Daily ESG Briefing: Company boards offered ‘climate literacy’ training

The latest developments in sustainable finance

Board members in Europe and the US will be offered training in ‘climate literacy’ as part of a new project being piloted this summer. Social media network We Don’t Have Time is rolling out the initiative in response to a study by New York University’s Stern Center for Sustainable Business, which found that just 0.2% of board members at Fortune 100 companies had climate expertise. The course will be based on “a customised Al Gore presentation” and will include training on how to communicate company actions on climate. The pilot will kick off with a session in Swedish on 1 June and a session in English on 3 June. More courses are slated for later in the year. 

The Canadian Securities Administrators (CSA) will kick off consultations with companies and investors on diversity in coming weeks, it has announced. The body, which coordinates Canada's provincial and local securities regulators, is seeking to determine “whether, and how, the disclosure needs of Canadian investors, and corporate governance practices among public companies, have evolved since the ‘women on boards’ disclosure requirements were first adopted in most CSA jurisdictions”. It will focus on broader diversity on boards and in executive officer positions, with a view to updating disclosure requirements.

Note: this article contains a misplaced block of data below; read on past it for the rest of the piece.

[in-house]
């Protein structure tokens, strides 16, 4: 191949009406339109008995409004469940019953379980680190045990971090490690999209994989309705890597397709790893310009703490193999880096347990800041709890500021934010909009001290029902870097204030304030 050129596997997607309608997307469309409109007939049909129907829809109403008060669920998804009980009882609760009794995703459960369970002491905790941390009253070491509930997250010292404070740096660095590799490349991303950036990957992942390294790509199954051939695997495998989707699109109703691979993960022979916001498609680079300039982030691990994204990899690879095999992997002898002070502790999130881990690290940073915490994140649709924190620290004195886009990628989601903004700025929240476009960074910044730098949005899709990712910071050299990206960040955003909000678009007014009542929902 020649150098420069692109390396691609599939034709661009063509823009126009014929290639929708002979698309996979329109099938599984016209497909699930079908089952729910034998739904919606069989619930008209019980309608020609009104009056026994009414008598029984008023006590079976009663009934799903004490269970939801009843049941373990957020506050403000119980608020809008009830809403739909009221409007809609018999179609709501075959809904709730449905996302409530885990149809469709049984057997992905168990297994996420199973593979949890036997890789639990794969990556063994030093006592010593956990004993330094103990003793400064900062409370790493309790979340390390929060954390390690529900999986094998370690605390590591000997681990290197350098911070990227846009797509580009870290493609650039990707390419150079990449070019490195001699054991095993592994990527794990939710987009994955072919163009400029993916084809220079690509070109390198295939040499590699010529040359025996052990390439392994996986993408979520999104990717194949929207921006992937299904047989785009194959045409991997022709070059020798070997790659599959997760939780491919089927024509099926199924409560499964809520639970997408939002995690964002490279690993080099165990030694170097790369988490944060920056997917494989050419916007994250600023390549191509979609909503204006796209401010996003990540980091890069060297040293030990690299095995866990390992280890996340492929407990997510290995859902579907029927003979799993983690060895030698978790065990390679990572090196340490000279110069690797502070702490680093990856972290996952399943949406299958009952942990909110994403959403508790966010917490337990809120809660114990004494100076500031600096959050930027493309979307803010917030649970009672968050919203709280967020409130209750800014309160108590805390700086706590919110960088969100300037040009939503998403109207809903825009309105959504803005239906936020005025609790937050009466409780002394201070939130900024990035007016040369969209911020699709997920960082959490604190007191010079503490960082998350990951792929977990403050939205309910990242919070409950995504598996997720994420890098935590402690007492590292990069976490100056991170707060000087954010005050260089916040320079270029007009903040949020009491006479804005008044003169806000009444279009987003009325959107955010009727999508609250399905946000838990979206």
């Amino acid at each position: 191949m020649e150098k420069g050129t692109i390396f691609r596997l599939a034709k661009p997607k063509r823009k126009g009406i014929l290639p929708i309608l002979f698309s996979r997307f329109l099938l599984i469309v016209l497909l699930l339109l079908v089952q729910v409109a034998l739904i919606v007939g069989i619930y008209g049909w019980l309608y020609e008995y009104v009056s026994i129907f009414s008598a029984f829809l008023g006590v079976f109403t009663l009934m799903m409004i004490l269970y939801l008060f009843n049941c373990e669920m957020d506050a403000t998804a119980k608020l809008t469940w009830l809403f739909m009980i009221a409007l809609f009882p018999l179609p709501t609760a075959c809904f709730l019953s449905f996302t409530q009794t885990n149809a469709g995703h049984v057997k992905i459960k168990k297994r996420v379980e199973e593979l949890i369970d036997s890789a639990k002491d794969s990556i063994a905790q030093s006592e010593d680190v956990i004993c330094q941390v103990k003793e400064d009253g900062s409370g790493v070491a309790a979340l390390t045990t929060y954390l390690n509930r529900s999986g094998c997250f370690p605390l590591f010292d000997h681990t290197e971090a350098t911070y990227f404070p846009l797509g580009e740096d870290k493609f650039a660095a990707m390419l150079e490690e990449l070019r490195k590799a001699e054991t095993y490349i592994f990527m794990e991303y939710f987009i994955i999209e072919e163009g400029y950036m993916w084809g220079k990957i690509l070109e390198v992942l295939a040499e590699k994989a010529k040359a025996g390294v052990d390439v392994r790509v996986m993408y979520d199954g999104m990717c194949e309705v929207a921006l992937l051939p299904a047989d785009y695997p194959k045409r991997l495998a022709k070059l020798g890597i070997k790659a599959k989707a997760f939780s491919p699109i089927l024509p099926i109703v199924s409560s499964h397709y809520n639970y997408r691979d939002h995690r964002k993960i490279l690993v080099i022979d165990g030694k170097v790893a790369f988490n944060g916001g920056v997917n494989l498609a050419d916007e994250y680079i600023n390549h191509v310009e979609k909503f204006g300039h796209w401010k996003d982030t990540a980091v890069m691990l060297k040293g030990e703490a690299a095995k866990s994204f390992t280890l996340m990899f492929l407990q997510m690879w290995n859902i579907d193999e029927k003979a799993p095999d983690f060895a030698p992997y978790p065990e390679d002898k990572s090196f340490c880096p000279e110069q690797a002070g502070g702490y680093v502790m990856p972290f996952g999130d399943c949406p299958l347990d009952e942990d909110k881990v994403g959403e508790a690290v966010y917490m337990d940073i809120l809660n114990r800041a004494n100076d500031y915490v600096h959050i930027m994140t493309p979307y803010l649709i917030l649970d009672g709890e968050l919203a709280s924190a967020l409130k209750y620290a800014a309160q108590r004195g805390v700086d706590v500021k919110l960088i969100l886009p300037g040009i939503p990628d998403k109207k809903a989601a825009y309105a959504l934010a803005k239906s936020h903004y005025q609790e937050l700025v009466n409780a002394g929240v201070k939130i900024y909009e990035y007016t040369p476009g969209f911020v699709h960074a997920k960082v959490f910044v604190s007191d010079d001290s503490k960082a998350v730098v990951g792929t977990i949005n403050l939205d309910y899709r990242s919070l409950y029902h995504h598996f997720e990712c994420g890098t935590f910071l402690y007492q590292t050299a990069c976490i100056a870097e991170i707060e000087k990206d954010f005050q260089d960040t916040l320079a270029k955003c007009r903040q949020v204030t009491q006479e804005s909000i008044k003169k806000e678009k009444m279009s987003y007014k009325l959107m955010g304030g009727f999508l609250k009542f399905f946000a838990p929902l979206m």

The Global Sustainability Standard Board and the Global Reporting Initiative are consulting on draft reporting standards for coal, agriculture, aquaculture and fishing. The drafts are part of an effort to create standards for 40 sectors, starting with those with the highest impact on sustainable development. The proposals for agriculture, aquaculture and fishing cover biodiversity, climate adaptation, food security, workers’ rights and economic inclusion. For coal, the focus is on how companies respond to the low-carbon transition, as well as impacts on local communities and the environment, payment transparency and disclosure on ownership. A comment period is open until 30 July. 

Controversial fast fashion retailer Boohoo has agreed to link its executive bonuses to ESG improvements, after recommendations from politicians. The UK-based firm was subject to an investigation by the country’s Environmental Audit Committee (EAC) – a parliamentary, cross-party group – following accusations last year that conditions for workers in its British supply chains were exploitative and illegal. Now, it has reportedly agreed that 15% of bonuses will be tied to ESG improvements – a recommendation made by the EAC in December. Reacting to the news, EAC Chairman and MP Philip Dunne said the committee would “continue to monitor fast fashion’s attempts to clean up their supply chains and improve their environmental credentials”. 

A Singaporean carbon trading exchange claims it has become the “world’s first carbon negative trading platform” after offsetting its carbon emissions until March 2022. AirCarbon Exchange, which enables the trade of environmental projects and carbon credits, bought carbon credits generated from installing cookstoves in Guatemala. Last month, Swedish energy firm Lundin sold what it claimed was the world’s first ‘carbon neutral’ coal to Italian refiner Saras. 

Former US Treasury Secretary Larry Summers has said in the “same way passive investors figured out who was joining indices, getting ahead of ESG investing is a strategy for generating positive alpha”. Summers, who was speaking at a conference about sustainability hosted by Citi, also said he was struck that metrics defining ‘green’ were not very holistic and varied widely, and said that there was a “fair amount of virtue signalling”.